Pat McHale is a writer and cartoonist from New Jersey. He has worked on such big name cartoons as Adventure Time, Over The Garden Wall, and The Marvellous Misadventures of Flapjack.
First Pat, I’m Irish, and I have to ask; with a name like that, surely you’ve got Irish blood?
I sure do! I’m a mix. Mainly Irish, English, German, & Italian.
How did you get into cartoons?
Well… I liked cartoons growing up, of course. I watched Disney’s Robin Hood and Winnie the Pooh over and over again. And loved the Ewoks tv show. Later I really got into Ren & Stimpy…. which then got me interested in old cartoons. Cartoon Network used to play black and white cartoons at night, which was really exciting. And then in high school I used to watch a TV program called Classic Arts Showcase which runs clips from all sorts of classic performances & old films (it’s actually still running 24 hours a day online) and saw a clip of Winsor McCay’s The Flying House one night… and for some reason that really made me sure I wanted to try to do animation as a career.
How did you know that was what you wanted to do for a living?
I liked making art and film, and liked music… and animation seemed like a way to do everything. I was also just really intrigued by the process. I couldn’t figure out how it was done. So i wanted to learn about it and go to school for it.
I mean you’ve done a lot of writing, were you, are you ever tempted to go into other media like drama, live action, even novels?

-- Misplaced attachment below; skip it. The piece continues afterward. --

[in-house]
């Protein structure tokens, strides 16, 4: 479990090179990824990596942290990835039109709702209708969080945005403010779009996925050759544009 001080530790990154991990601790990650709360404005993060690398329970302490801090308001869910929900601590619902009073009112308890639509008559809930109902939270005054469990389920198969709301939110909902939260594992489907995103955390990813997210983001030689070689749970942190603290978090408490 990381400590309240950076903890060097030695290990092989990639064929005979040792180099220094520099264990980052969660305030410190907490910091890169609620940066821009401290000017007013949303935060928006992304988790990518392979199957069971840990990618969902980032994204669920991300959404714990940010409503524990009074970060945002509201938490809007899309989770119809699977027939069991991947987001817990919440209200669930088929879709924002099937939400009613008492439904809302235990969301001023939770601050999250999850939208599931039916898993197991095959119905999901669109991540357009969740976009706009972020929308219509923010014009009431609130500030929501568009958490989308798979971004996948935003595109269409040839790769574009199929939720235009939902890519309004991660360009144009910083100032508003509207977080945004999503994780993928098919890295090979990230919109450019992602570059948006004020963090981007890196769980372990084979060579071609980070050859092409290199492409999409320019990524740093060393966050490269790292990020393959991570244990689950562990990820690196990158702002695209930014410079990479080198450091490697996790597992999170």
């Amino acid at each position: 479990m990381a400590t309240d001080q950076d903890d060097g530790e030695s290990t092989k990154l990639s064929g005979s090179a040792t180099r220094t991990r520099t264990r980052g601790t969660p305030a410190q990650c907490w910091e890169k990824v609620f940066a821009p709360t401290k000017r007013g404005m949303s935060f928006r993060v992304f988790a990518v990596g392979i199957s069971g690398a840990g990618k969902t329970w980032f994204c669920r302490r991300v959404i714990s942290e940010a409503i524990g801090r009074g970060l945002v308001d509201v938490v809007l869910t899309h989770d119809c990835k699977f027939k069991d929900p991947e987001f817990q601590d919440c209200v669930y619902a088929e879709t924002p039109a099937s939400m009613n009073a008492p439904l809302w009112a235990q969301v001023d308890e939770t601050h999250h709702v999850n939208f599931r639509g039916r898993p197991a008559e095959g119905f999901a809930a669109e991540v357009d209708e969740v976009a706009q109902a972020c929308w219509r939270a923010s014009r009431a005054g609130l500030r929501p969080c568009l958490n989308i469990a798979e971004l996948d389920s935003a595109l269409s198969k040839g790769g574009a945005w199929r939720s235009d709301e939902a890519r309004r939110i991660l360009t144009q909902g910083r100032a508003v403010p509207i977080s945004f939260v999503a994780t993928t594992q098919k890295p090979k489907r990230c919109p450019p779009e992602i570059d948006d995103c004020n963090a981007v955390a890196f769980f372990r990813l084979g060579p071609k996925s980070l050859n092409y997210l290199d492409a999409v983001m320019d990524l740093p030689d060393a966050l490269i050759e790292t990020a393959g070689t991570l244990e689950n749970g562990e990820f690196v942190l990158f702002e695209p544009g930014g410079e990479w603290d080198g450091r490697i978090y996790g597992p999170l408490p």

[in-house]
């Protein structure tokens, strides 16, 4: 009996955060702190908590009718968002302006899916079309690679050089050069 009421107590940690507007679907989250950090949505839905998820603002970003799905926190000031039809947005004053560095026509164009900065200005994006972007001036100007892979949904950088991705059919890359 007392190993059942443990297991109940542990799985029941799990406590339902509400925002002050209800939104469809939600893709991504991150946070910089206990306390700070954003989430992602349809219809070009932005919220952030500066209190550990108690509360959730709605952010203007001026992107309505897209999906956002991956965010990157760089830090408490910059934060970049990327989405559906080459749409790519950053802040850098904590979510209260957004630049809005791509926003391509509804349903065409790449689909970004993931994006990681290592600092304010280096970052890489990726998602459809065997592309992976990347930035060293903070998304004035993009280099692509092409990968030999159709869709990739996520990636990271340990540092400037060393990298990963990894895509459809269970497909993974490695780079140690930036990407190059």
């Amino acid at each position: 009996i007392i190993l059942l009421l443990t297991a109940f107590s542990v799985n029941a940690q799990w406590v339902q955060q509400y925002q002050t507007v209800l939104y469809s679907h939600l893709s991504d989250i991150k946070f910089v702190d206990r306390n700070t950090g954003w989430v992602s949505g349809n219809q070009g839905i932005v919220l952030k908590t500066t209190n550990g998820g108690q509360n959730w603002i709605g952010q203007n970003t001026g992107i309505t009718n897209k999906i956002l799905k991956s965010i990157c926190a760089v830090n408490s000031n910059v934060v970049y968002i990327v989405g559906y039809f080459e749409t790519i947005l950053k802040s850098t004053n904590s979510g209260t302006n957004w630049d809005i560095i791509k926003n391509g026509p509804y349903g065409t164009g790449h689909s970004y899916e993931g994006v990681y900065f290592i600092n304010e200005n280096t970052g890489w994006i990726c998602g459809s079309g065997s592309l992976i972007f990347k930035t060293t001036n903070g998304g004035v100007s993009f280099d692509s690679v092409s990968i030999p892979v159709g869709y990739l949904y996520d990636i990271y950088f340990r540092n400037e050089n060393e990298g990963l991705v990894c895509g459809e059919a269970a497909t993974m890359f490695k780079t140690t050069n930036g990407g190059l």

Sure! Hopefully I can do all that stuff someday. Being a novelist sounds like a funny thing to be. I wrote that book Bags a while back, which was intended to be a novel that I’d write in one week. Instead it ended up essentially being a short story broken up into chapters. But it was really fun to work on. REALLY fun. Because there was no work involved. It was all just… writing. Making cartoons is a lot of work. At least it is for me. Stage shows and live action films are great too. Seems like it’s easier to do the type of lighting and atmosphere that I like in live action.
How long does it take for a 2D cartoon to come together these days?
From outline to final delivery it took us a little over a year to make Over the Garden Wall. That was to make 10 eleven minute shorts.
What were your inspirations as a kid?
Growing up in New Jersey was a big inspiration for me I guess. There are all sorts of strange things going on there from modern urban legends to old folk tales. But then some of the weirdest stuff is actually true. There was even a magazine devoted to how weird New Jersey is called Weird NJ.
New Jersey has a lot of stuff going on for such a small state; a lot of people, a lot of wildlife/forests, a lot of garbage, a lot of crumby buildings, a lot of beautiful buildings, a lot of history… and it’s all smashed together in this small peanut shaped state.
Adventure time really is, lets say, ‘out there’. Are you as ‘out there’ as the content you create, or do you have to prepare yourself for that mindset? *wink wink, nudge nudge*
I’m pretty good at getting my brain into a half dream-state sometimes. Daydreaming. I’m pretty good at daydreaming and letting my mind wander. So maybe that could be called “out there”… but I think most creative people are that way. But if you’re referring to drug use or anything, definitely not. I drink black tea with milk and honey and I take naps.
And of course it has appeal for both children and adults – is that intentional? How do you achieve that?
I think whenever you write something you want people to like it. The best way to do that, usually, is to write what you think is good. That’s basically what everyone tries to do… just to write what they think is good. Part of that is staying true to the characters and the world (which makes it a kids show by it’s design)… and part of that is introducing deeper concepts that we, as writers, are curious about exploring (which makes it more interesting for adults).